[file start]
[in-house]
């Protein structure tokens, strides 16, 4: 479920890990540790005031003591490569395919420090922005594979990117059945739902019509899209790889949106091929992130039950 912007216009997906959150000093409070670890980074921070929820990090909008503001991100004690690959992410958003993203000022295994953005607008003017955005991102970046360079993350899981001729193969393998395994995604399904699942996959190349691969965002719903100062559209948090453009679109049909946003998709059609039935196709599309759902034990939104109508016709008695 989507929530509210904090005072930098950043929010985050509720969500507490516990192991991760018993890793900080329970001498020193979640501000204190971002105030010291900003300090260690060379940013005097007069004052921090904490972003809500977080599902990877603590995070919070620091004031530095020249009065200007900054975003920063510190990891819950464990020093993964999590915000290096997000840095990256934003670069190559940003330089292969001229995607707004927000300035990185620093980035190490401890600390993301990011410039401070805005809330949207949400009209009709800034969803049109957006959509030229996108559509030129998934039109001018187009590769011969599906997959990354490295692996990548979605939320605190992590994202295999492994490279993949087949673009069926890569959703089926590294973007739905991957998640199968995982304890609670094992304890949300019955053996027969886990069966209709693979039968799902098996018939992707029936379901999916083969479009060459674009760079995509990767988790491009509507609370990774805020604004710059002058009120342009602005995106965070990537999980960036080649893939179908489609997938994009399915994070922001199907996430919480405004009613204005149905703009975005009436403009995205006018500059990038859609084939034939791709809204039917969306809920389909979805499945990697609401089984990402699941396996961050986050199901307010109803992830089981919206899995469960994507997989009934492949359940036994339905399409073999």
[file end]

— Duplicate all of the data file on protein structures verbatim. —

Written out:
[in-house]
């Protein structure tokens, strides 16, 4: 479920890990540790005031003591490569395919420090922005594979990117059945739902019509899209790889949106091929992130039950 912007216009997906959150000093409070670890980074921070929820990090909008503001991100004690690959992410958003993203000022295994953005607008003017955005991102970046360079993350899981001729193969393998395994995604399904699942996959190349691969965002719903100062559209948090453009679109049909946003998709059609039935196709599309759902034990939104109508016709008695 989507929530509210904090005072930098950043929010985050509720969500507490516990192991991760018993890793900080329970001498020193979640501000204190971002105030010291900003300090260690060379940013005097007069004052921090904490972003809500977080599902990877603590995070919070620091004031530095020249009065200007900054975003920063510190990891819950464990020093993964999590915000290096997000840095990256934003670069190559940003330089292969001229995607707004927000300035990185620093980035190490401890600390993301990011410039401070805005809330949207949400009209009709800034969803049109957006959509030229996108559509030129998934039109001018187009590769011969599906997959990354490295692996990548979605939320605190992590994202295999492994490279993949087949673009069926890569959703089926590294973007739905991957998640199968995982304890609670094992304890949300019955053996027969886990069966209709693979039968799902098996018939992707029936379901999916083969479009060459674009760079995509990767988790491009509507609370990774805020604004710059002058009120342009602005995106965070990537999980960036080649893939179908489609997938994009399915994070922001199907996430919480405004009613204005149905703009975005009436403009995205006018500059990038859609084939034939791709809204039917969306809920389909979805499945990697609401089984990402699941396996961050986050199901307010109803992830089981919206899995469960994507997989009934492949359940036994339905399409073999």